Journalists covering war often face their own after coming home

Text and drawing by Frits Ahlefeldt,

More than 28% of war correspondents* are affected by PTSD and many also by depression

More drawn journalism illustration posts

Journalists are too often, and more and more alone on assignment, far away from peers, handling all that needs to be done, to get the stories. toughening up and handling lack of security, sleep and tight deadlines on what-ever will help them through the next hours, days or weeks – till the job is done

The images, screams, close encounters, threats and edge situations is what the reporters have to handle later, when they are out of the conflict zone…

But after coming home it has often been taboo to be anything but tough, and self-medication was even seen as a badge of honor, in the shadow of Hemingway.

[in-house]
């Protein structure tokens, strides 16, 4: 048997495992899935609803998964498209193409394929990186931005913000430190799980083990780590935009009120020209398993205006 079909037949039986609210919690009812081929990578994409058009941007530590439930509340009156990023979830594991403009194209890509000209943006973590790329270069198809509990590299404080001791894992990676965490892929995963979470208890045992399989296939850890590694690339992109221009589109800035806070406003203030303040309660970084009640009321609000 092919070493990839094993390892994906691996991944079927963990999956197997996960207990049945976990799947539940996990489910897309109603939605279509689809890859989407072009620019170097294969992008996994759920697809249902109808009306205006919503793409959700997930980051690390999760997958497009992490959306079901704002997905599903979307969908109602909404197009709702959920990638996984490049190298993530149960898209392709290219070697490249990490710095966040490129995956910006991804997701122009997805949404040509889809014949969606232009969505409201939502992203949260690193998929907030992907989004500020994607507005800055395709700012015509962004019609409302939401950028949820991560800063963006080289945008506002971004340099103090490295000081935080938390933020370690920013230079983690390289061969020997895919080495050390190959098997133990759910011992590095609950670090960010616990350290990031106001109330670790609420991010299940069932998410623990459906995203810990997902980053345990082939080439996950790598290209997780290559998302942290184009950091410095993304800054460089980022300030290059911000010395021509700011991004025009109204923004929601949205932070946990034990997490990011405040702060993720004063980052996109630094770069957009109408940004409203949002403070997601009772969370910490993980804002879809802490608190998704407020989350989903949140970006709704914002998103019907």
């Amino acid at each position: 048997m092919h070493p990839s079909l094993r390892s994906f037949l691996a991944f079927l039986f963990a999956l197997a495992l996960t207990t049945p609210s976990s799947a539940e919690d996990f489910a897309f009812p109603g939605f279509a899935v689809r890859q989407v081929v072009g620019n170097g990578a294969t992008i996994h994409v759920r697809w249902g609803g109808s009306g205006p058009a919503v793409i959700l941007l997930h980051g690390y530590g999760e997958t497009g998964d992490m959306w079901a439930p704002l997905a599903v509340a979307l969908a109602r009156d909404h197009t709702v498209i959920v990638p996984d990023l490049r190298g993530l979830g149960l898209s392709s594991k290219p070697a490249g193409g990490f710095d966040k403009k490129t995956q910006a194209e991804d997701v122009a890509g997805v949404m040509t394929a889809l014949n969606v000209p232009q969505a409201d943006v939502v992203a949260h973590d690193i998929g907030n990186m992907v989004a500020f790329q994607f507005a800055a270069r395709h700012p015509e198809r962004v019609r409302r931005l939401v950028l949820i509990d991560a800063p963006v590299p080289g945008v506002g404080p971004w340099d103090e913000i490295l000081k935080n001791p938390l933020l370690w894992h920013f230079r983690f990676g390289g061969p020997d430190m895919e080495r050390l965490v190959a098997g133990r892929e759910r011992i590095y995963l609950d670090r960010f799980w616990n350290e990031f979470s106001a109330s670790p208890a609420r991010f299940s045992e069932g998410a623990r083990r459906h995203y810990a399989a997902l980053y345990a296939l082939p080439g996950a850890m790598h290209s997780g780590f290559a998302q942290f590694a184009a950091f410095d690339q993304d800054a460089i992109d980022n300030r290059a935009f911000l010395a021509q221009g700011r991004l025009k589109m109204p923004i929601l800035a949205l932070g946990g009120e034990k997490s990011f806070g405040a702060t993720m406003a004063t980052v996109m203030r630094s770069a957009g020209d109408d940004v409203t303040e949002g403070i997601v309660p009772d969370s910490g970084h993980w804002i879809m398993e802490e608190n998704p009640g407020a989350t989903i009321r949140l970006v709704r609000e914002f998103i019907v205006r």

But the consequences, not only for the journalists, but also for their families, workplaces and friends are becoming more and more clear as new knowledge of PTSD and how it can affect reporters even years after coming home, becomes more accepted and the needed help easier to reach out for, and to give…

illustration of reporter with press helmet on, saying I'm ok, while PTSD is written in his eyes. Drawn journalism by Frits Ahlefeldt
Many reporters in conflict zones toughen up while the camera is rolling – the consequence comes back later and back later… and…

Research sources: My mental health Journey – And more on PTSD and reporters on

*US department of Veteran affairs ( the 28% number) : Journalists and PTSD

Reuters Article: When the news breaks the journalist

Keywords: drawnjournalism, visual journalism, illustration, drawing, news, journalistik, tegnetjournalistik, visuel journalistik, Graphic journalism, visualjournalism drawn journalism, psychology, thrive, ptsd, trauma, warzones, war reportage, journalism

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